By STEVEN GREENHOUSE
Published: October 30, 2009
The Occupational Safety and Health Administration announced the largest fine in its history on Friday, $87 million in penalties against the oil giant BP for failing to correct safety problems identified after a 2005 explosion that killed 15 workers at its Texas City, Tex. refinery.
The fine is more than four times the size of any previous OSHA sanction.
Federal officials said the penalty was the result of BP’s failure to comply in hundreds of instances with a 2005 agreement to fix safety hazards at the refinery, the nation’s third-largest.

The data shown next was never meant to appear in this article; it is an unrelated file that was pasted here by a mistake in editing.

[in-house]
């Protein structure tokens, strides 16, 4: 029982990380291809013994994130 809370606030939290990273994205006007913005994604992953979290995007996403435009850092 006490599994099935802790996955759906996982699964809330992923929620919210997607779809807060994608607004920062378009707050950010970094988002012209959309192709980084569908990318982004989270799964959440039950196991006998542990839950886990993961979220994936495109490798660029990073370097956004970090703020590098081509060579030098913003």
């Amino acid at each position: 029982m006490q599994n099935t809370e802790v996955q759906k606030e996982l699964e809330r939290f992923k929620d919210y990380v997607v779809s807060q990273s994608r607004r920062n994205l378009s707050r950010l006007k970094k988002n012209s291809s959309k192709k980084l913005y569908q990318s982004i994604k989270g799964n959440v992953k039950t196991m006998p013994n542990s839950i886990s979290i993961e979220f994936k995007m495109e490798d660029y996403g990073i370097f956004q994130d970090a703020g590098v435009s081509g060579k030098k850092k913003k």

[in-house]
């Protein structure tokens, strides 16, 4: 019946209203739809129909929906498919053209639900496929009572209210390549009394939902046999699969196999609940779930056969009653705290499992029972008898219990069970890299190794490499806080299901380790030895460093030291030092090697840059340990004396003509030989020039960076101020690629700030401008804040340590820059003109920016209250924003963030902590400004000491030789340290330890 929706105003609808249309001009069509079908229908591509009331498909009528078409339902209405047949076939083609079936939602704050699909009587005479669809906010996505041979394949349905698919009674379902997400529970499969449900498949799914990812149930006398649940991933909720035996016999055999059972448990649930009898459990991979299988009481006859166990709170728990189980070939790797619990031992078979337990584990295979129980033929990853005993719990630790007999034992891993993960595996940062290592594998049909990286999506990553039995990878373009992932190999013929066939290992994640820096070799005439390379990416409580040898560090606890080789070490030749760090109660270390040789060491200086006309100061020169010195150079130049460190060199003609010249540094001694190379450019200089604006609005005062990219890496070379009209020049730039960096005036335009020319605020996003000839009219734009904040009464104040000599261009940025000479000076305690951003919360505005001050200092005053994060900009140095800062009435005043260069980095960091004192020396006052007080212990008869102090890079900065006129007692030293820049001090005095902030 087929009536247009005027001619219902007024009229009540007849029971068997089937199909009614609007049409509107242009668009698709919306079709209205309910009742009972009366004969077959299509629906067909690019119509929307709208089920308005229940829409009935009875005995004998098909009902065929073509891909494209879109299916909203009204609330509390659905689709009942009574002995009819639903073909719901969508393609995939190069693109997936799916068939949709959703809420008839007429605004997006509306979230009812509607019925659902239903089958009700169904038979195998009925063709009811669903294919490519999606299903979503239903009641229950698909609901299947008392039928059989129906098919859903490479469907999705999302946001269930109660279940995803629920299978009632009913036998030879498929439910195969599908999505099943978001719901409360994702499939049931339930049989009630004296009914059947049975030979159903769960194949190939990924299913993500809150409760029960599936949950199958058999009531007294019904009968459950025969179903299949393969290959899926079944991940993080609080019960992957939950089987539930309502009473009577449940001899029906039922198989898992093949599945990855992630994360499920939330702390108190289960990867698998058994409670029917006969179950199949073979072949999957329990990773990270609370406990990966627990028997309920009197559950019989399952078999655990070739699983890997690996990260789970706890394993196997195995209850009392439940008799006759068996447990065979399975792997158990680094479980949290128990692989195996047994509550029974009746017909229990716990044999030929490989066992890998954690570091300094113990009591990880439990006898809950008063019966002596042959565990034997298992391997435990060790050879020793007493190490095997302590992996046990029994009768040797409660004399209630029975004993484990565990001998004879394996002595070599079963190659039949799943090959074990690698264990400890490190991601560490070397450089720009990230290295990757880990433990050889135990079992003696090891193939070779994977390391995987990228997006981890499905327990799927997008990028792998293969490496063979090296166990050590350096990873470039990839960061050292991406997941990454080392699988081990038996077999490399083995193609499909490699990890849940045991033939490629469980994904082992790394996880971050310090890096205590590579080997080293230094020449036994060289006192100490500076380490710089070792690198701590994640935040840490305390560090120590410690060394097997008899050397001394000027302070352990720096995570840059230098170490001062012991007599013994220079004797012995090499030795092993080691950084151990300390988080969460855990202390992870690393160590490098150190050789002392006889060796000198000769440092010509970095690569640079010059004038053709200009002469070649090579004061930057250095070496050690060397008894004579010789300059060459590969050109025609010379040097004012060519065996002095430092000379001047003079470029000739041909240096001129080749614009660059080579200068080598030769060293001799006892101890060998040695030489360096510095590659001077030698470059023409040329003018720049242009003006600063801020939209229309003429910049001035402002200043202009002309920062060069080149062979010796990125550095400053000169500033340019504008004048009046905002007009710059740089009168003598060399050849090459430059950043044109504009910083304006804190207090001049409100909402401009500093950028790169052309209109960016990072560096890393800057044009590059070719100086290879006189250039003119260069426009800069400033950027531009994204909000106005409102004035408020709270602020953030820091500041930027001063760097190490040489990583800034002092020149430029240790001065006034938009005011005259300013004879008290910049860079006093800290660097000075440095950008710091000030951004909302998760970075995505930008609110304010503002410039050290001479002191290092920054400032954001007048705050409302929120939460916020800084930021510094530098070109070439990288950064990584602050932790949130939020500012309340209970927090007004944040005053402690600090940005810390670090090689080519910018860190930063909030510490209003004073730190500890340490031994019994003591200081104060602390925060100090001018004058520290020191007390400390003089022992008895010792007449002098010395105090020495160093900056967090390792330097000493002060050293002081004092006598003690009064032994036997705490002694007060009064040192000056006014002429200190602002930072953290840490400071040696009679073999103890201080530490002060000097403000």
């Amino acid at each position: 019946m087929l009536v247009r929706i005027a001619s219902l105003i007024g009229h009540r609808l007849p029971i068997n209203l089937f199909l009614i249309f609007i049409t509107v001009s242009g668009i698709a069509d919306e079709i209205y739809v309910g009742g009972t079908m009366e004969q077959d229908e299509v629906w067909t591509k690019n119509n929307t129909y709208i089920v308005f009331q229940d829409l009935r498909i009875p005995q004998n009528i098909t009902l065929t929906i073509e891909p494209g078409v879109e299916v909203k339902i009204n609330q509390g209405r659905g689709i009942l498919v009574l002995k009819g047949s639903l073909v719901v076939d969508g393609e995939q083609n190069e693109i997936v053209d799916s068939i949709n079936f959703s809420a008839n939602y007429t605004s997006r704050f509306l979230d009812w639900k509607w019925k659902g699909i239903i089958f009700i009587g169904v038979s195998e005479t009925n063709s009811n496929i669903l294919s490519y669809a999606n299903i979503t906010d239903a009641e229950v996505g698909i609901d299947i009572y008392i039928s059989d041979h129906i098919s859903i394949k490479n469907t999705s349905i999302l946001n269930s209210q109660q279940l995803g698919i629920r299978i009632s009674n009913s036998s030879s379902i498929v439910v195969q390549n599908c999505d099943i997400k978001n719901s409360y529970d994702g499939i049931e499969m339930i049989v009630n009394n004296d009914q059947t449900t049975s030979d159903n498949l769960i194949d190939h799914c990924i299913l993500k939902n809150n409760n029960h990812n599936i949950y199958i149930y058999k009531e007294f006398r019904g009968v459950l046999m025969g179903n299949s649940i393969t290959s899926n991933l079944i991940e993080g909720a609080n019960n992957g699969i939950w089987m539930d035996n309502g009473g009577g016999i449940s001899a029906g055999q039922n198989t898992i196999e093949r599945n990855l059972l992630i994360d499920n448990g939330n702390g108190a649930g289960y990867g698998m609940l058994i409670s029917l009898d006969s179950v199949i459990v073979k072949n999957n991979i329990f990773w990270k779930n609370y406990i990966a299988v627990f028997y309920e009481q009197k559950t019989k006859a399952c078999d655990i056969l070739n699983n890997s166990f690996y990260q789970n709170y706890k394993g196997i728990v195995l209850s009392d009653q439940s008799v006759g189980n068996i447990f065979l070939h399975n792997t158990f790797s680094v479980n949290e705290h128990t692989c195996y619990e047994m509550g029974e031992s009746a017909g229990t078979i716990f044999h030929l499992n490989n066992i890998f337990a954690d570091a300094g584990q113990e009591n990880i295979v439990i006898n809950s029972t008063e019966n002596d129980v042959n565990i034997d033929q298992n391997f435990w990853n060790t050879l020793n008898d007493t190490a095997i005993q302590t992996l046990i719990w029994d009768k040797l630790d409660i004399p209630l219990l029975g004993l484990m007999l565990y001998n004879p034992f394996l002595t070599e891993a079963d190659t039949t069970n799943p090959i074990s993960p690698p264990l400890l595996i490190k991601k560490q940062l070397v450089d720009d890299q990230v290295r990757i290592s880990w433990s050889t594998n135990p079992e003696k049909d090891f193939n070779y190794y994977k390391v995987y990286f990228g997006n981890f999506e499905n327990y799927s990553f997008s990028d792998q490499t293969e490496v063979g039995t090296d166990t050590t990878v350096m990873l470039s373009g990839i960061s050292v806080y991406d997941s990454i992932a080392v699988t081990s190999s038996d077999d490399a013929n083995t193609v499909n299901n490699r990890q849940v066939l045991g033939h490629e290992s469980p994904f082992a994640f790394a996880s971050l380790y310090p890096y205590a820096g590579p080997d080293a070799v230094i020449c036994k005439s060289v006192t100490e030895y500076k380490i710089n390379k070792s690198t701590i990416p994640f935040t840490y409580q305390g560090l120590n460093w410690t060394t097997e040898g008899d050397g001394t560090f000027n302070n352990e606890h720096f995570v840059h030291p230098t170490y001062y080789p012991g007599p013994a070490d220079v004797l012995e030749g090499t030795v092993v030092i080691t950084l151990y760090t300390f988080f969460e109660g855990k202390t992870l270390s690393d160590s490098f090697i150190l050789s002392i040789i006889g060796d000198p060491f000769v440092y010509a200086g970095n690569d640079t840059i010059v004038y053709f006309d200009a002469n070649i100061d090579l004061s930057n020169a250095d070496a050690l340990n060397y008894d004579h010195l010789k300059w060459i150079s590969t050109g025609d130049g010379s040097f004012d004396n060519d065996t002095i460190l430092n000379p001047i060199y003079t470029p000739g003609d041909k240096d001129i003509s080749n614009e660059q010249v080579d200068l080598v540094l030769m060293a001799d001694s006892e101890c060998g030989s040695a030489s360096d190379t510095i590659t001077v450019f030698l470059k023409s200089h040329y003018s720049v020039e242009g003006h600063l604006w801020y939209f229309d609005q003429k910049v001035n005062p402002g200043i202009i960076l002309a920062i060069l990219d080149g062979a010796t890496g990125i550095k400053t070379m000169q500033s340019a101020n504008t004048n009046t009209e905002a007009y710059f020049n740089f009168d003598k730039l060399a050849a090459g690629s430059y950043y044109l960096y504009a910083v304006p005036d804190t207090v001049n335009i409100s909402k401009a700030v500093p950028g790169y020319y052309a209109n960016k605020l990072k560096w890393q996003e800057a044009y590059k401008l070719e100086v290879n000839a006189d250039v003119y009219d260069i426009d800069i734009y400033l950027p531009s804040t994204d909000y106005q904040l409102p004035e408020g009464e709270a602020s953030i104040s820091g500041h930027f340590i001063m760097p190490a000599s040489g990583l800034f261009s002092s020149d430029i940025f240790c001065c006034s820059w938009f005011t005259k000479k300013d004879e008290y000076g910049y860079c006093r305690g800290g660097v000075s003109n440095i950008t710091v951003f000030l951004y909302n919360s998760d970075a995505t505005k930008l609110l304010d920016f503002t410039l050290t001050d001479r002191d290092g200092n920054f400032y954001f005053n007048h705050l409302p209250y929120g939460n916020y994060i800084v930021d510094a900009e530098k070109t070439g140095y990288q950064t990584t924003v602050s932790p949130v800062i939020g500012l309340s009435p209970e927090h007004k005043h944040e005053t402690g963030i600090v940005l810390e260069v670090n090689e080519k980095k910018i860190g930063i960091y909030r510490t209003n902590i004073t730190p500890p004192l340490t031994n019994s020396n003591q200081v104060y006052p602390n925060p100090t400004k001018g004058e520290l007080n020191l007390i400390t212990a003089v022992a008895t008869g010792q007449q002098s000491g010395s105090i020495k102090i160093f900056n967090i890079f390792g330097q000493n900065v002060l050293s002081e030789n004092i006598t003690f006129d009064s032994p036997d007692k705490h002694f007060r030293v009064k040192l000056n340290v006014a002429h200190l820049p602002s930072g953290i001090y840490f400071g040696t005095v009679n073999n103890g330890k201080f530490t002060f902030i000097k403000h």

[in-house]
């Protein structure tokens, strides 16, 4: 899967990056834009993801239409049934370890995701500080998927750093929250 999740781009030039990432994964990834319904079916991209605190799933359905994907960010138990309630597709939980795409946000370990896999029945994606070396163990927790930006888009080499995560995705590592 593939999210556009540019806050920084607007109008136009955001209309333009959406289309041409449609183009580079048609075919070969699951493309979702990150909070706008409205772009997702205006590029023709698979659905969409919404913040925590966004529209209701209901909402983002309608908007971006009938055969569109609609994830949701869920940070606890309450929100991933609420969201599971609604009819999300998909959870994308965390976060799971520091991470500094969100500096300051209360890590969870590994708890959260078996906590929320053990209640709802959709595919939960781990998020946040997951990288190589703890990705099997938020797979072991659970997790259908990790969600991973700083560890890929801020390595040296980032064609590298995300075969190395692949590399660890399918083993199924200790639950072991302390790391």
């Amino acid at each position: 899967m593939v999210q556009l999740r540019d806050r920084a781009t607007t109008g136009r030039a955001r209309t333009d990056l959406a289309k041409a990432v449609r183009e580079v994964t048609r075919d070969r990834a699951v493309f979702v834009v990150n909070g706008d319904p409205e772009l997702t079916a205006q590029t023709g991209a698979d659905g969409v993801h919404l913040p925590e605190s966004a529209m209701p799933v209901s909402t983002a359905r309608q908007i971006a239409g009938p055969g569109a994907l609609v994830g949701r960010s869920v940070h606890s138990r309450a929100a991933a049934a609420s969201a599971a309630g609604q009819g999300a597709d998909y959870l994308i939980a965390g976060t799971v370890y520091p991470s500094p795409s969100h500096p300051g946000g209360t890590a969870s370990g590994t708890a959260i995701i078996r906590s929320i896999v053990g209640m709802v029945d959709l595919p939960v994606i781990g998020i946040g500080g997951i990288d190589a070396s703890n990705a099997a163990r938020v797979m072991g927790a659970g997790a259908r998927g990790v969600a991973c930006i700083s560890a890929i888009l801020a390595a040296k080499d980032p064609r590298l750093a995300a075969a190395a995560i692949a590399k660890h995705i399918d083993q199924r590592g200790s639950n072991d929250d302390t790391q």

According to documents obtained by The New York Times, OSHA issued 271 notifications to BP for failing to correct hazards at the Texas City refinery over the four-year period since the explosion. As a result, OSHA, which is part of the Labor Department, is issuing fines of $56.7 million. In addition, OSHA also identified 439 “willful and egregious” violations of industry-accepted safety controls at the refinery. Those violations will lead to $30.7 million in additional fines.
Contacted Thursday night after federal officials disclosed the OSHA citations to The New York Times, BP said it was disappointed.
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